5 “Bad Parenting” Tips that May Improve Your Child’s Health
Parents are constantly under scrutiny (mostly their own). And let’s face it, we all let things slide once in a while. It may be a relief to
know that the following parenting “faux pas” may actually be good for your child’s health.
1. Not bathing for days
While this may yield unwanted side effects (i.e. odor), limiting showering and bathing helps to diversify your microbiome. Your microbiome
is the army of good bacteria found on your skin and intestinal tract that acts as your first defence against unwanted germs and bad bacteria.
When you wash your body, especially with any kind of antibacterial soap, you are eliminating your troops! So the next time someone gives you
the hairy eyeball for having a “dirty child”, simply tell them you are “diversifying their microbiome”.
2. Playing with food
We know that playing with food isn’t good manners and may be something to refrain from in certain places but there are some advantages. For one,
playing with food may help expand your child’s palette. Playing with food allows children to build up a comfort level before taking
the final step of putting it in his or her mouth. Plus, playing with food keeps eating light and fun, also important to encouraging
food acceptance. Need a little creative inspiration? Try building a log cabing with celery and carrot sticks, drive matchbox cars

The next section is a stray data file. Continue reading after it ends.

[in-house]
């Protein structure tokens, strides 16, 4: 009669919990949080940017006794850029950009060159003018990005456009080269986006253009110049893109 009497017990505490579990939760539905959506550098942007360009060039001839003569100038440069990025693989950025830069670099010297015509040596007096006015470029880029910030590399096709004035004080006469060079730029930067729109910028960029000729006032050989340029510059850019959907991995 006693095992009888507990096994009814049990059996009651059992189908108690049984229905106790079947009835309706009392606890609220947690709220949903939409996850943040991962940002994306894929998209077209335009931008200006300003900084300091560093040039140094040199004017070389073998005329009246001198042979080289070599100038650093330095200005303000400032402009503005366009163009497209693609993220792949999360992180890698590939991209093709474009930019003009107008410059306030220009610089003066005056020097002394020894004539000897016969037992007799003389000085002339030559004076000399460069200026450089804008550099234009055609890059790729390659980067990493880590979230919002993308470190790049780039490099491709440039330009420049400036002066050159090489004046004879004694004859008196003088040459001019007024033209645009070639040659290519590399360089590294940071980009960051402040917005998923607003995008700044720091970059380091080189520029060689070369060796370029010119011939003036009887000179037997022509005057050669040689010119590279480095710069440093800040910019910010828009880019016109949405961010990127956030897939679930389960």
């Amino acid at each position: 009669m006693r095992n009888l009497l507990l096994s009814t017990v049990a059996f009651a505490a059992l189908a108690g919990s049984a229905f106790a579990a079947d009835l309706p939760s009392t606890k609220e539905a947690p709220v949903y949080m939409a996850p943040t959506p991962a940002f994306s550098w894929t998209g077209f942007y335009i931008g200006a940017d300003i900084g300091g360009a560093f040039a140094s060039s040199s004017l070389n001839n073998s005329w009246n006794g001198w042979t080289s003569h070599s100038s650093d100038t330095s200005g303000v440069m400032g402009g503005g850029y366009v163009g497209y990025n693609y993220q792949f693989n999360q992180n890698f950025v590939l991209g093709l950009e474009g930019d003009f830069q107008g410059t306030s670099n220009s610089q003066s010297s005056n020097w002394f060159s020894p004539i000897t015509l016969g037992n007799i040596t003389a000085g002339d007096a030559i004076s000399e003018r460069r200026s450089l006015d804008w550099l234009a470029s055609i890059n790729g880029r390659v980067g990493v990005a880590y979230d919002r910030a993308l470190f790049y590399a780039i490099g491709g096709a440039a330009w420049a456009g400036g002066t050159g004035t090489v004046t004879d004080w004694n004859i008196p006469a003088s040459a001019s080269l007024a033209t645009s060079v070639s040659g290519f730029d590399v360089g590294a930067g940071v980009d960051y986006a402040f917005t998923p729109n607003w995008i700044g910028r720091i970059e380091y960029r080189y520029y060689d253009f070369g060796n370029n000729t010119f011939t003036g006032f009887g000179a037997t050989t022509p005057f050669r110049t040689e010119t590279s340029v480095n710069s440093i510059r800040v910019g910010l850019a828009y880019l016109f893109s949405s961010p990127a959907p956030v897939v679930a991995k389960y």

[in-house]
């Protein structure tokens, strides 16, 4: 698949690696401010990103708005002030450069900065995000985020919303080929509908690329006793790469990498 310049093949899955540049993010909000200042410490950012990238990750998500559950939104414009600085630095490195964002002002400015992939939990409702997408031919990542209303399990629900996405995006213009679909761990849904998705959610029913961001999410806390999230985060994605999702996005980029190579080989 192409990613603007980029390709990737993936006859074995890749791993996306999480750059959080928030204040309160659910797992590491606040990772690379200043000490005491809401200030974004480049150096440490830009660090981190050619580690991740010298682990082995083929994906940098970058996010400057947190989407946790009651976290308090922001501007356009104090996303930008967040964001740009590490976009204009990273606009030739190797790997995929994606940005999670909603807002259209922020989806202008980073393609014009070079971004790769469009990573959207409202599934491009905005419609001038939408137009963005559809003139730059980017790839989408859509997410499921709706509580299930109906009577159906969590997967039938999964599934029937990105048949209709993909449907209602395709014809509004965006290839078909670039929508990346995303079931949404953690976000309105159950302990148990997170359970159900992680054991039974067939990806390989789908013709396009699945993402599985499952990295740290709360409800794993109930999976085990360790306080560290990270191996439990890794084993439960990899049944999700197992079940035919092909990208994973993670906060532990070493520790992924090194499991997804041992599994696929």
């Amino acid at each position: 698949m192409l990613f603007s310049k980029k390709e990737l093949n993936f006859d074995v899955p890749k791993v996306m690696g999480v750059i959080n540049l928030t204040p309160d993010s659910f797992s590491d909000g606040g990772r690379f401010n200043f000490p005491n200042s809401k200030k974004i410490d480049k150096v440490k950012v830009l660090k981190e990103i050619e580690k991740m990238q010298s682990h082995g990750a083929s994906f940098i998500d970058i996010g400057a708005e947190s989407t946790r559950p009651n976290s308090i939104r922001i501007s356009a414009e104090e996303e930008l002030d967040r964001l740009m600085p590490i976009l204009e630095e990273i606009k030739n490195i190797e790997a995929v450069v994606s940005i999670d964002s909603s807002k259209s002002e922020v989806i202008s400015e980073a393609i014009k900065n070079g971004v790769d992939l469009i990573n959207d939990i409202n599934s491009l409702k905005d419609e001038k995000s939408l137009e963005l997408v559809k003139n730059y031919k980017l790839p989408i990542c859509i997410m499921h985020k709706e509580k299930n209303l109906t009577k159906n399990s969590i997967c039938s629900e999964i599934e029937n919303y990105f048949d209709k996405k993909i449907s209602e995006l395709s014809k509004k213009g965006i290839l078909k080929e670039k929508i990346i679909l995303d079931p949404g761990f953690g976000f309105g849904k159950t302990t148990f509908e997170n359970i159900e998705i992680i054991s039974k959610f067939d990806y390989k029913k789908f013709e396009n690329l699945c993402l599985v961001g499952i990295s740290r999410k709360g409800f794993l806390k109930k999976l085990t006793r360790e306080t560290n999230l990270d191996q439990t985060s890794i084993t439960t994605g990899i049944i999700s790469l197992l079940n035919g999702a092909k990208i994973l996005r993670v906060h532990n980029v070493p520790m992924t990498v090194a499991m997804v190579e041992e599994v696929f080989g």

through hummus “mud” or roll cucumber “wheels” across the counter. Here are some other ideas you can try at home.
3. Eating dirt
We’ve all seen kids put sand and dirt in their mouths and likely redirected them. Did you know that dirt may in fact help your child’s immune system?
Some dirt may actually protect children from asthma and allergies. A research study from the New England Journal of Medicine found that Amish children living on farms with traditional farming methods and where the field was in close
proximity to living quarters had a 2-4% incidence of asthma compared to those living on conventional, “cleaner” farms who demonstrated a 15-20% incidence.
4. Avoiding the hand sanitizer
If you’ve ever been to a birthday party at a play space, you are familiar with this common procedure. Prior to entering the “party room”,
you receive a dollop of foamy hand sanitizer on your hands. While I’m not going to say “don’t do this” as there are certainly times
(more often than not) when taking the dollop is a better option than not, minimizing your use of these products will benefit your (and
your child’s) health. When you use alcohol or antibacterial agents on your hands, you are stripping away your natural immune defense (see #1).
Not to mention, some of additional chemicals added to most hand sanitizers may pose additional health risk. As an alternative, you could carry a natural
hand sanitizer along with you. Here are a few recipes.
5. Cutting out snacks
What?! You want me to starve my child? NO, read on. Snacks are intended to help carry kids from one meal to the next (not to lure
them into the car… although, I imagine we are all guilty of that at times). Keep in mind, if your child fills up on starchy
sugary snacks at 4pm after school, she’ll likely have no appetite for dinner. A good rule of thumb is to leave
about 2 hours between snacks and meals. Opt for high volume, low caloric density snacks such as fruit, carrots & hummus and popcorn
to satisfy hunger now but allow for appropriate hunger when that meal arrives. Obviously, there are times when grazing and fun snacks come
into play but if you’re hoping to see more balanced eating at meal times, this is one strategy that might help.
So, the next time you find yourself thinking “wow, I’m a really bad parent”, try to think of how your choice may in fact be helping your child!